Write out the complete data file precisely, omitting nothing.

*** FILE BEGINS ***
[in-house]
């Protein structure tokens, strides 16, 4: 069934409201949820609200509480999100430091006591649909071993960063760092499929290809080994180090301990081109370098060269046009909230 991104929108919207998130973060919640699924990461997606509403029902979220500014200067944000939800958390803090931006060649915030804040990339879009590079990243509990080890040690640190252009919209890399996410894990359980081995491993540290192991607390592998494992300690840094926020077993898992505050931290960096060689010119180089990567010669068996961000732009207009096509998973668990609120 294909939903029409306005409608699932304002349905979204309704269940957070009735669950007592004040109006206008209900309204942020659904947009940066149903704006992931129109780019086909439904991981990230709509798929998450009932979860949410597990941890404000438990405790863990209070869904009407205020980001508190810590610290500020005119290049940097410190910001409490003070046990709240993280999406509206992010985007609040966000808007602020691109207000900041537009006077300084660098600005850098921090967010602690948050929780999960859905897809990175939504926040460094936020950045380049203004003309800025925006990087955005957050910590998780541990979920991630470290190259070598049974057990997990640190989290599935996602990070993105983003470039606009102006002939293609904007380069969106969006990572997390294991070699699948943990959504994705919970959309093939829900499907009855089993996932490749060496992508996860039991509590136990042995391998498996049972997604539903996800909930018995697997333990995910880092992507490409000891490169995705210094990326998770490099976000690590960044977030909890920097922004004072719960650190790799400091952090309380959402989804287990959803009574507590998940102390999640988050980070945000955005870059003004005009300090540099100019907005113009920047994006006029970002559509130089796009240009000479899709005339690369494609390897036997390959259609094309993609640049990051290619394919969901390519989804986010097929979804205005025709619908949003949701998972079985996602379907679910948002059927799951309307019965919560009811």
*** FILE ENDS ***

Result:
[in-house]
């Protein structure tokens, strides 16, 4: 069934409201949820609200509480999100430091006591649909071993960063760092499929290809080994180090301990081109370098060269046009909230 991104929108919207998130973060919640699924990461997606509403029902979220500014200067944000939800958390803090931006060649915030804040990339879009590079990243509990080890040690640190252009919209890399996410894990359980081995491993540290192991607390592998494992300690840094926020077993898992505050931290960096060689010119180089990567010669068996961000732009207009096509998973668990609120 294909939903029409306005409608699932304002349905979204309704269940957070009735669950007592004040109006206008209900309204942020659904947009940066149903704006992931129109780019086909439904991981990230709509798929998450009932979860949410597990941890404000438990405790863990209070869904009407205020980001508190810590610290500020005119290049940097410190910001409490003070046990709240993280999406509206992010985007609040966000808007602020691109207000900041537009006077300084660098600005850098921090967010602690948050929780999960859905897809990175939504926040460094936020950045380049203004003309800025925006990087955005957050910590998780541990979920991630470290190259070598049974057990997990640190989290599935996602990070993105983003470039606009102006002939293609904007380069969106969006990572997390294991070699699948943990959504994705919970959309093939829900499907009855089993996932490749060496992508996860039991509590136990042995391998498996049972997604539903996800909930018995697997333990995910880092992507490409000891490169995705210094990326998770490099976000690590960044977030909890920097922004004072719960650190790799400091952090309380959402989804287990959803009574507590998940102390999640988050980070945000955005870059003004005009300090540099100019907005113009920047994006006029970002559509130089796009240009000479899709005339690369494609390897036997390959259609094309993609640049990051290619394919969901390519989804986010097929979804205005025709619908949003949701998972079985996602379907679910948002059927799951309307019965919560009811």